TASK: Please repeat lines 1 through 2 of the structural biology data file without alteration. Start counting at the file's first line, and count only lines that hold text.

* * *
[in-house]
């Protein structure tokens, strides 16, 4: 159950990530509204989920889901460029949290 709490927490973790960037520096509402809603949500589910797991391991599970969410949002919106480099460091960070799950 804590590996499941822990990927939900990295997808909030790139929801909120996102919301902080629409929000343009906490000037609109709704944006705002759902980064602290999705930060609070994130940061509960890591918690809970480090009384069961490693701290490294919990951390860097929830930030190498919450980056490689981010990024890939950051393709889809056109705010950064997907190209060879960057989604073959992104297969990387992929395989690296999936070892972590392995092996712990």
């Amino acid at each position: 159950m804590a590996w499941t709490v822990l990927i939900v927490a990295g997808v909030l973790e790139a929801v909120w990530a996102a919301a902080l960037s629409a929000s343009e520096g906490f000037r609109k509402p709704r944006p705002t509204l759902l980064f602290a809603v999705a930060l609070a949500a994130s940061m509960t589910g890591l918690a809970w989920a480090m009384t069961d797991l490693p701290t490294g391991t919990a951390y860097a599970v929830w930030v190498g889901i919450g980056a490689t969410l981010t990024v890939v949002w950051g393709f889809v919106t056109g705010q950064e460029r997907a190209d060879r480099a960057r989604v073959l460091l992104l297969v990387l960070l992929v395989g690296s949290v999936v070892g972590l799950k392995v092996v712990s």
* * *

[in-house]
């Protein structure tokens, strides 16, 4: 159950990530509204989920889901460029949290 709490927490973790960037520096509402809603949500589910797991391991599970969410949002919106480099460091960070799950 804590590996499941822990990927939900990295997808909030790139929801909120996102919301902080629409929000343009906490000037609109709704944006705002759902980064602290999705930060609070994130940061509960890591918690809970480090009384069961490693701290490294919990951390860097929830930030190498919450980056490689981010990024890939950051393709889809056109705010950064997907190209060879960057989604073959992104297969990387992929395989690296999936070892972590392995092996712990």